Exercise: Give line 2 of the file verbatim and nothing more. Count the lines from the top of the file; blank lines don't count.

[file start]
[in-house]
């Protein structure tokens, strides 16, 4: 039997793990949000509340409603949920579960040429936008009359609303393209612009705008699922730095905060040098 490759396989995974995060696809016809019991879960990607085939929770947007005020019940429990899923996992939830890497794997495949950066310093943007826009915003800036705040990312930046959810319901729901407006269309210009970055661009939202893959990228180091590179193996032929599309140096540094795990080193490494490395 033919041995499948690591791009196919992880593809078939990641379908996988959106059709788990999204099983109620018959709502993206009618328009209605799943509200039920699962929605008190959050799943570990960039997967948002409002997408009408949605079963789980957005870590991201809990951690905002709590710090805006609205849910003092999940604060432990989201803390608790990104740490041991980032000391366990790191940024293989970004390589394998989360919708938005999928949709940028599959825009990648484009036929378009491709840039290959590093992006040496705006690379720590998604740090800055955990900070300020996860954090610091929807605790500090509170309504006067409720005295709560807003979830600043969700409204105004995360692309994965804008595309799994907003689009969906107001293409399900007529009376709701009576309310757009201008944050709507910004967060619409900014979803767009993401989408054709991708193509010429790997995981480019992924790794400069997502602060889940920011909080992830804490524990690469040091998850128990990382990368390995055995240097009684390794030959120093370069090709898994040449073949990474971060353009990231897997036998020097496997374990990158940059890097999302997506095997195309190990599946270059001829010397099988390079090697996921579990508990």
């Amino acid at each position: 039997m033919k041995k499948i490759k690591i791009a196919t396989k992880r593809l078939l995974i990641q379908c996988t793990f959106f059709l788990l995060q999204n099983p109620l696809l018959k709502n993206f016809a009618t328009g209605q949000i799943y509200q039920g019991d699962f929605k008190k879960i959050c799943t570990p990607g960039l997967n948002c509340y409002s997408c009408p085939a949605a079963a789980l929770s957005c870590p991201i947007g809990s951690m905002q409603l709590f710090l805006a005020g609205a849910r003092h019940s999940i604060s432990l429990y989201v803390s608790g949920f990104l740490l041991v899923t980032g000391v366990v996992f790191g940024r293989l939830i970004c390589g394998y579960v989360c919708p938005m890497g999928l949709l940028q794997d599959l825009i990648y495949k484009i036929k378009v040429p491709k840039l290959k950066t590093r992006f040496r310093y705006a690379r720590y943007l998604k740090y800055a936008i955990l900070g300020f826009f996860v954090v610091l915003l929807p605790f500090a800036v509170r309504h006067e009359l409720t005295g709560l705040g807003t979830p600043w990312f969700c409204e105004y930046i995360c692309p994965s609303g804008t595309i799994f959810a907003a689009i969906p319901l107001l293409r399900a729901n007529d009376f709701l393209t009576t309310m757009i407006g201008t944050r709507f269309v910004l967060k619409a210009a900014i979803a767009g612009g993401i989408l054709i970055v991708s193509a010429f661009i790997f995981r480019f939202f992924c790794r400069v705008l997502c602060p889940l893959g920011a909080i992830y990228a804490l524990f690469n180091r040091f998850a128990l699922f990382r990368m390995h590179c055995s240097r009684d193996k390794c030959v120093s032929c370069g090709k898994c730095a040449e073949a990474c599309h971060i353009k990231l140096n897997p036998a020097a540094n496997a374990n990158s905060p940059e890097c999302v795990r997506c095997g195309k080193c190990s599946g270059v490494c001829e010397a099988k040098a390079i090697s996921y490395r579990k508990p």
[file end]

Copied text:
């Protein structure tokens, strides 16, 4: 039997793990949000509340409603949920579960040429936008009359609303393209612009705008699922730095905060040098 490759396989995974995060696809016809019991879960990607085939929770947007005020019940429990899923996992939830890497794997495949950066310093943007826009915003800036705040990312930046959810319901729901407006269309210009970055661009939202893959990228180091590179193996032929599309140096540094795990080193490494490395 033919041995499948690591791009196919992880593809078939990641379908996988959106059709788990999204099983109620018959709502993206009618328009209605799943509200039920699962929605008190959050799943570990960039997967948002409002997408009408949605079963789980957005870590991201809990951690905002709590710090805006609205849910003092999940604060432990989201803390608790990104740490041991980032000391366990790191940024293989970004390589394998989360919708938005999928949709940028599959825009990648484009036929378009491709840039290959590093992006040496705006690379720590998604740090800055955990900070300020996860954090610091929807605790500090509170309504006067409720005295709560807003979830600043969700409204105004995360692309994965804008595309799994907003689009969906107001293409399900007529009376709701009576309310757009201008944050709507910004967060619409900014979803767009993401989408054709991708193509010429790997995981480019992924790794400069997502602060889940920011909080992830804490524990690469040091998850128990990382990368390995055995240097009684390794030959120093370069090709898994040449073949990474971060353009990231897997036998020097496997374990990158940059890097999302997506095997195309190990599946270059001829010397099988390079090697996921579990508990």